The New Living Translation goes beyond what is in the original Greek, but captures for us well who is to learn Christ’s ways, namely, His disciples. As a Canadian I am watching the culture war in the States with interest. I see a desire to ‘make America Christian again.’ However, forcing an entire nation to follow Jesus gets ugly. We understand that Christianity is spreading very well in China. I imagine that the Chinese Christians are focused on making disciples, one person at a time, not fighting a culture war, one law at time. That is not to say that Christians should not be involved in politics. But when we are, let us not confuse lawmaking with evangelism.

We Christians have sometimes denied freedom, and sometimes still do. It has been and can get ugly. But we will not deny freedom if we are looking to Jesus, if the New Testament is our guide. Freedom is beautiful, and a Biblical Christianity promotes freedom.

Second, words are a beautiful way to share truth. Forced conversion through violence is ugly. Conversion through force or manipulation is something you will not find happening in the New Testament, nor is it something Jesus told us to do. Instead, we find people sharing what they know to be true about Jesus using words. You will not find a Christian going to war in the New Testament to ‘take the land for Jesus.’ You will find honest sharing. You will find conversations. You will not find warriors. You will find preachers.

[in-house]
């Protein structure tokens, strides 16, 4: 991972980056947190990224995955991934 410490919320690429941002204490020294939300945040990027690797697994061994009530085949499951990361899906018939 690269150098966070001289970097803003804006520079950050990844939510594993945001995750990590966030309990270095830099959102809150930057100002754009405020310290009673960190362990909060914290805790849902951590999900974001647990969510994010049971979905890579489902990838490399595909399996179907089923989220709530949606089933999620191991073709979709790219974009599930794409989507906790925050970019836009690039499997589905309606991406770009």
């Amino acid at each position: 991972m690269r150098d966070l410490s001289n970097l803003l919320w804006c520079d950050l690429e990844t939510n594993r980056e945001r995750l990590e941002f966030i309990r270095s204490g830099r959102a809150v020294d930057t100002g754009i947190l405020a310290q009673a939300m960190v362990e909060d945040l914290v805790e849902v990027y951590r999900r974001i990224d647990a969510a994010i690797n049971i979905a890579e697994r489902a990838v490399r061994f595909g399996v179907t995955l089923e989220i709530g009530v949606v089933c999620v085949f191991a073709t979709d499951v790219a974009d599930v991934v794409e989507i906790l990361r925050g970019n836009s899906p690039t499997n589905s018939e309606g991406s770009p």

We Christians have sometimes resorted to power, and sometimes we still do. It has been and can get ugly. However, we will not use force if we are looking to Jesus, if the New Testament is our guide. Words are beautiful. A Biblical Christianity promotes conversation and sharing through words.

Third, it is a beautiful thing to share good news. Keeping life changing good news to oneself would be ugly. Keeping Jesus for ourselves would be ugly. Keeping quiet about the amazing news of God’s amazing grace would be ugly. Some religions may promote a ‘keep to yourself’ attitude. That might be okay if you are keeping your love for liver and onions to yourself. But imagine finding the cure for cancer. We have learned of the cure for death itself! We have learned that God has a love solution for our separation-from-God problem. Keeping that to ourselves would demonstrate an ugly, ugly lack of love for others. From the very earliest days, Christians have been involved in missions. Because we must in order to get to heaven? Nope! Because sharing good news is a beautiful thing, a natural thing. The good news is too good to keep to ourselves!